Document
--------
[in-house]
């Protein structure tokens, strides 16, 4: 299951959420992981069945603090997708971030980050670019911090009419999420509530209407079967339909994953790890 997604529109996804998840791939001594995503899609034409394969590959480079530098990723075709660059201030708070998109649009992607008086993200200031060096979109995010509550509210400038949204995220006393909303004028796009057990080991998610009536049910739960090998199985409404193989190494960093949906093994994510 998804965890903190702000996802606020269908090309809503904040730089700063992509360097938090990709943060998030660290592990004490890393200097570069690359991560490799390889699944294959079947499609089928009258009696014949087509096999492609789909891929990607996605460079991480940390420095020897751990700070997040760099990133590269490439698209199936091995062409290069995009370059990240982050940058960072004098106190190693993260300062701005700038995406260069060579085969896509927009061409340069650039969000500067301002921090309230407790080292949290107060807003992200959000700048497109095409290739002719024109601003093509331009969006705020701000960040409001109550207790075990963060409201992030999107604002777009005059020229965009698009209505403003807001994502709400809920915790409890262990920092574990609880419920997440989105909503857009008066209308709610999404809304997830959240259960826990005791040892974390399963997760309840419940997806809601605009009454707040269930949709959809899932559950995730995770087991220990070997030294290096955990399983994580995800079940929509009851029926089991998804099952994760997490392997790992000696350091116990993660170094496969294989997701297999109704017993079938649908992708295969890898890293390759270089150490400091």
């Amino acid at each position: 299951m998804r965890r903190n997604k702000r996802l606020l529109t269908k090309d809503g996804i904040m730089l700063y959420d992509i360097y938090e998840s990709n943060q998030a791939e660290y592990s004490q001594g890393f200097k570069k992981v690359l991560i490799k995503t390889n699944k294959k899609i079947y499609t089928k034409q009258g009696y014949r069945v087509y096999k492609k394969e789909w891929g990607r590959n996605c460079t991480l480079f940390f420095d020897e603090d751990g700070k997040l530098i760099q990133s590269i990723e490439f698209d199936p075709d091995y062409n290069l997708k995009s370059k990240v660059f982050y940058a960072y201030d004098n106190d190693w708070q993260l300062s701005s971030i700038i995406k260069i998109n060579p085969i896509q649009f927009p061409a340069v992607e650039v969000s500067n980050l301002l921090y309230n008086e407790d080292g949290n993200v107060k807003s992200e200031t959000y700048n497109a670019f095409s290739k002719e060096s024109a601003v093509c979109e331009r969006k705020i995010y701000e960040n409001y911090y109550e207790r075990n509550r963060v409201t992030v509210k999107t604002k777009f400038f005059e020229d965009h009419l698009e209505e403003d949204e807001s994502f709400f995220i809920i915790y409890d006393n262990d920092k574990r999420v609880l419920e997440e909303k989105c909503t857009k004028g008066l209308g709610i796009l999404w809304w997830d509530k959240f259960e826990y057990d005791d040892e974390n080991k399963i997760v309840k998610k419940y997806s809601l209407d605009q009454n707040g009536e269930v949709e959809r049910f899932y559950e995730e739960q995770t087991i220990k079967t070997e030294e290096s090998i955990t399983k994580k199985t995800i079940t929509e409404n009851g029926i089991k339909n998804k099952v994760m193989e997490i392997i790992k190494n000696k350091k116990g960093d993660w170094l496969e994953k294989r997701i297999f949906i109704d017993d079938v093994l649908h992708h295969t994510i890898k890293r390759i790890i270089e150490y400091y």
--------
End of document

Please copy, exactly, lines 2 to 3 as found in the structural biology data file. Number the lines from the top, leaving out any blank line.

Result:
């Protein structure tokens, strides 16, 4: 299951959420992981069945603090997708971030980050670019911090009419999420509530209407079967339909994953790890 997604529109996804998840791939001594995503899609034409394969590959480079530098990723075709660059201030708070998109649009992607008086993200200031060096979109995010509550509210400038949204995220006393909303004028796009057990080991998610009536049910739960090998199985409404193989190494960093949906093994994510 998804965890903190702000996802606020269908090309809503904040730089700063992509360097938090990709943060998030660290592990004490890393200097570069690359991560490799390889699944294959079947499609089928009258009696014949087509096999492609789909891929990607996605460079991480940390420095020897751990700070997040760099990133590269490439698209199936091995062409290069995009370059990240982050940058960072004098106190190693993260300062701005700038995406260069060579085969896509927009061409340069650039969000500067301002921090309230407790080292949290107060807003992200959000700048497109095409290739002719024109601003093509331009969006705020701000960040409001109550207790075990963060409201992030999107604002777009005059020229965009698009209505403003807001994502709400809920915790409890262990920092574990609880419920997440989105909503857009008066209308709610999404809304997830959240259960826990005791040892974390399963997760309840419940997806809601605009009454707040269930949709959809899932559950995730995770087991220990070997030294290096955990399983994580995800079940929509009851029926089991998804099952994760997490392997790992000696350091116990993660170094496969294989997701297999109704017993079938649908992708295969890898890293390759270089150490400091």
């Amino acid at each position: 299951m998804r965890r903190n997604k702000r996802l606020l529109t269908k090309d809503g996804i904040m730089l700063y959420d992509i360097y938090e998840s990709n943060q998030a791939e660290y592990s004490q001594g890393f200097k570069k992981v690359l991560i490799k995503t390889n699944k294959k899609i079947y499609t089928k034409q009258g009696y014949r069945v087509y096999k492609k394969e789909w891929g990607r590959n996605c460079t991480l480079f940390f420095d020897e603090d751990g700070k997040l530098i760099q990133s590269i990723e490439f698209d199936p075709d091995y062409n290069l997708k995009s370059k990240v660059f982050y940058a960072y201030d004098n106190d190693w708070q993260l300062s701005s971030i700038i995406k260069i998109n060579p085969i896509q649009f927009p061409a340069v992607e650039v969000s500067n980050l301002l921090y309230n008086e407790d080292g949290n993200v107060k807003s992200e200031t959000y700048n497109a670019f095409s290739k002719e060096s024109a601003v093509c979109e331009r969006k705020i995010y701000e960040n409001y911090y109550e207790r075990n509550r963060v409201t992030v509210k999107t604002k777009f400038f005059e020229d965009h009419l698009e209505e403003d949204e807001s994502f709400f995220i809920i915790y409890d006393n262990d920092k574990r999420v609880l419920e997440e909303k989105c909503t857009k004028g008066l209308g709610i796009l999404w809304w997830d509530k959240f259960e826990y057990d005791d040892e974390n080991k399963i997760v309840k998610k419940y997806s809601l209407d605009q009454n707040g009536e269930v949709e959809r049910f899932y559950e995730e739960q995770t087991i220990k079967t070997e030294e290096s090998i955990t399983k994580k199985t995800i079940t929509e409404n009851g029926i089991k339909n998804k099952v994760m193989e997490i392997i790992k190494n000696k350091k116990g960093d993660w170094l496969e994953k294989r997701i297999f949906i109704d017993d079938v093994l649908h992708h295969t994510i890898k890293r390759i790890i270089e150490y400091y």